The failure of the Colorado legislature to pass Right to Die legislation makes it even more important to have an Advanced Medical Directive and Medical Durable Power of Attorney. Similar to living wills, but more powerful, these documents allow someone you trust to stand in your shoes if you are unable to speak for yourself in a medical crisis. Whether you become very ill for a week, are in a serious accident or are experiencing a long-term decline in health, these documents allow your health care agent to speak for you to be certain you receive the type of care that you find useful rather than care that extends your life no matter what you prefer. These documents cover two kinds of problems so examples of each are provided below:
A 32 year old falls while climbing and suffers a concussion, a broken arm and leg. She is unable to discuss her medical situation with her medical providers for a week because she is either unconscious or delirious from painkiller. During that time, her health care agent is in close communication with her doctors on everything from surgery, painkiller, and type of sedation. When she regains consciousness, she has an additional three weeks in the hospital where some of the time she can discuss her own care with the doctors and other times she cannot. When she cannot, the doctors call her health care agent for guidance on different treatment issues. Once she has fully regained consciousness she resumes making her own medical decisions.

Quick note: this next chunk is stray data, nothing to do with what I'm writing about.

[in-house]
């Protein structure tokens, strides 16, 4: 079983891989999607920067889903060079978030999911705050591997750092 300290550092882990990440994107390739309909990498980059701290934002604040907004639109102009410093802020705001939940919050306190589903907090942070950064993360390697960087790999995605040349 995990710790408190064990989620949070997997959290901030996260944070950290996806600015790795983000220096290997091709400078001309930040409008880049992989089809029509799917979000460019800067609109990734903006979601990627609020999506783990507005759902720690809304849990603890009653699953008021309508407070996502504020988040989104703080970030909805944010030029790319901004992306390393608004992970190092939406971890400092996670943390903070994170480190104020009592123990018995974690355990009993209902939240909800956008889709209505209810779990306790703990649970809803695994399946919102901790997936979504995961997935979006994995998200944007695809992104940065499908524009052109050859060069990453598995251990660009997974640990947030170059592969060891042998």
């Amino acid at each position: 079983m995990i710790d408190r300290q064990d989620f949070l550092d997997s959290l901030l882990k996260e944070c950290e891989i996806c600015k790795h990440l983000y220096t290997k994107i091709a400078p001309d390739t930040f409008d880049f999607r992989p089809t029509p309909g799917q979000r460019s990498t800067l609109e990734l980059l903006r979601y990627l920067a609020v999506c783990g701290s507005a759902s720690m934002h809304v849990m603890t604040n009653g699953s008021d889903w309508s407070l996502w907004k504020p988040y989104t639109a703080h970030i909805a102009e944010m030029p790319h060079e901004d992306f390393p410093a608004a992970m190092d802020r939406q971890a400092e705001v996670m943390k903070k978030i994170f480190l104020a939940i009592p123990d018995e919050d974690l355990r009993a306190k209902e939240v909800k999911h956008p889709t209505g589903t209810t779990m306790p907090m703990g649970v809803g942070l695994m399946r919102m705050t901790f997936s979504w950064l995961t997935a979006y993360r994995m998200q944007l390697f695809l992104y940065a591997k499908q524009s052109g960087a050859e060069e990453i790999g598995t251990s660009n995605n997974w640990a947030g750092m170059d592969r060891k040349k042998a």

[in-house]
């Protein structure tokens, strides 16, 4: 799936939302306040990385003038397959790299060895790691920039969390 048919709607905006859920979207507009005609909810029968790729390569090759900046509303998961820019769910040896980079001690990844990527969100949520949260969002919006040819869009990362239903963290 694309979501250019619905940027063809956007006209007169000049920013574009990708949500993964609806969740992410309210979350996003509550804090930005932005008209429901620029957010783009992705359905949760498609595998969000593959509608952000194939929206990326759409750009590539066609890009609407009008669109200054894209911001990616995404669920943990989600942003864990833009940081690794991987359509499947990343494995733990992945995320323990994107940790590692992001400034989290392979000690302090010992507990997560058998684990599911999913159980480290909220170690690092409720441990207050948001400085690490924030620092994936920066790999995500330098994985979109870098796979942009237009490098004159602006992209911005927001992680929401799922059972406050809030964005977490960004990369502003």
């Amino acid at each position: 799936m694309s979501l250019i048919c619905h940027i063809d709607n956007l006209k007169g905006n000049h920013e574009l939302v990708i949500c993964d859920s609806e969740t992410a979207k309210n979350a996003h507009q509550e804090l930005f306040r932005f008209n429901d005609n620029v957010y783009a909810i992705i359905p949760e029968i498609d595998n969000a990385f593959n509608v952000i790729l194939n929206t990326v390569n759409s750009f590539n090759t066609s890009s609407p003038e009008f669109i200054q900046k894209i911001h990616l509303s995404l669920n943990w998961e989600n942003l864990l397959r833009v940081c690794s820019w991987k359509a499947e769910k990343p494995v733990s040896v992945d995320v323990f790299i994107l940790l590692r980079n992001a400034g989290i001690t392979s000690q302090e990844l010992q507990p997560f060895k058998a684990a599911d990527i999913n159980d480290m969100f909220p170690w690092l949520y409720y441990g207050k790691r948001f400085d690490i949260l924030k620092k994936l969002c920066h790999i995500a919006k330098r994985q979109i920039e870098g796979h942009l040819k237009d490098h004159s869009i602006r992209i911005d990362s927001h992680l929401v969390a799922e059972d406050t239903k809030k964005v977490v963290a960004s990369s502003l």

A 42 year old becomes involved in a bike accident and suffers from a catastrophic brain injury and spinal injury. He arrives at the ER unconscious. His doctors agree that they cannot treat his injuries in a manner that would allow to regain any cognition or ability to move and that he is unlikely to regain consciousness. His health care agent discusses with the doctors how best to relieve pain and keep him comfortable. Three days later, the doctors call to warn his health care agent that he has pneumonia and will die without antibiotics. The Health Care Agent confirms there is no change that would allow him to regain consciousness or function so she declines the antibiotics and he dies a day later with family and friends present. In essence, refusing care has allowed this individual to die rather than live an existence where he cannot think or move and remains in a coma. This choice was only possible because he communicated in writing what he wanted by way of qualify of life, as well as his views on medical treatment and then authorized someone he trusted to speak for him.
Most of us will experience a time when we are unable to communicate with the medical professionals who are trying to help us. Don’t put them in an impossible position of either facing malpractice because they tried to help you or be forced to keep you going regardless of whether it is logical or kind. Make your own decisions while you are well and able to consider what you want and then choose people you trust to assist you. Be sure to put this in writing in documents that doctors can legally use. If you have any doubts on how to do this, hire an attorney to draft the documents or at least have any documents you draft yourself reviewed by an attorney to be certain they will work.